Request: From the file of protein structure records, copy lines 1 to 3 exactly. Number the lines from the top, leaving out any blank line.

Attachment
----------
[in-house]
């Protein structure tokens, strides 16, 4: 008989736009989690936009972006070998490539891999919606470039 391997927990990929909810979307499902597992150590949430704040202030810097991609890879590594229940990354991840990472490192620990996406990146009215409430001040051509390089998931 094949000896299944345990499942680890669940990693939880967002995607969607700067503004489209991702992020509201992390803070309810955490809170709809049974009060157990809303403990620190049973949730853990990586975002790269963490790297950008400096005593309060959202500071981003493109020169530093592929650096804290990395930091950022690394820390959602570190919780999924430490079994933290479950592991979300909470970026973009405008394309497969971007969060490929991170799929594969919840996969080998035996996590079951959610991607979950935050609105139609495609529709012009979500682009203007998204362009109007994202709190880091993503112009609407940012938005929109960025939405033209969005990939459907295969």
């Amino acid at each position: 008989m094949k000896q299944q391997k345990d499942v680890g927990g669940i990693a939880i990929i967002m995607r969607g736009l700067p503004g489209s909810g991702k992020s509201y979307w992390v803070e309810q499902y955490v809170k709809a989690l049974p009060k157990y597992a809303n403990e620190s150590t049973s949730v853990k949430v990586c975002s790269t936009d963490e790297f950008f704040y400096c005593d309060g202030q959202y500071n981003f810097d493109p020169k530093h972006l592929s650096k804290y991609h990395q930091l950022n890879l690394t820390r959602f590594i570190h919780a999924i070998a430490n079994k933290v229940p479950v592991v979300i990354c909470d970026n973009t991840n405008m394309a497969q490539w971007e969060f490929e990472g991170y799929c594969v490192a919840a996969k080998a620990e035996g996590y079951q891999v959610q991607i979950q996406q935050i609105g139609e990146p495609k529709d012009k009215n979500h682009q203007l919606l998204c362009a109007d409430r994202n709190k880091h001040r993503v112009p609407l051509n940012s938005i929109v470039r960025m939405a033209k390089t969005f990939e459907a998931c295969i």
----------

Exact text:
[in-house]
């Protein structure tokens, strides 16, 4: 008989736009989690936009972006070998490539891999919606470039 391997927990990929909810979307499902597992150590949430704040202030810097991609890879590594229940990354991840990472490192620990996406990146009215409430001040051509390089998931 094949000896299944345990499942680890669940990693939880967002995607969607700067503004489209991702992020509201992390803070309810955490809170709809049974009060157990809303403990620190049973949730853990990586975002790269963490790297950008400096005593309060959202500071981003493109020169530093592929650096804290990395930091950022690394820390959602570190919780999924430490079994933290479950592991979300909470970026973009405008394309497969971007969060490929991170799929594969919840996969080998035996996590079951959610991607979950935050609105139609495609529709012009979500682009203007998204362009109007994202709190880091993503112009609407940012938005929109960025939405033209969005990939459907295969």
């Amino acid at each position: 008989m094949k000896q299944q391997k345990d499942v680890g927990g669940i990693a939880i990929i967002m995607r969607g736009l700067p503004g489209s909810g991702k992020s509201y979307w992390v803070e309810q499902y955490v809170k709809a989690l049974p009060k157990y597992a809303n403990e620190s150590t049973s949730v853990k949430v990586c975002s790269t936009d963490e790297f950008f704040y400096c005593d309060g202030q959202y500071n981003f810097d493109p020169k530093h972006l592929s650096k804290y991609h990395q930091l950022n890879l690394t820390r959602f590594i570190h919780a999924i070998a430490n079994k933290v229940p479950v592991v979300i990354c909470d970026n973009t991840n405008m394309a497969q490539w971007e969060f490929e990472g991170y799929c594969v490192a919840a996969k080998a620990e035996g996590y079951q891999v959610q991607i979950q996406q935050i609105g139609e990146p495609k529709d012009k009215n979500h682009q203007l919606l998204c362009a109007d409430r994202n709190k880091h001040r993503v112009p609407l051509n940012s938005i929109v470039r960025m939405a033209k390089t969005f990939e459907a998931c295969i």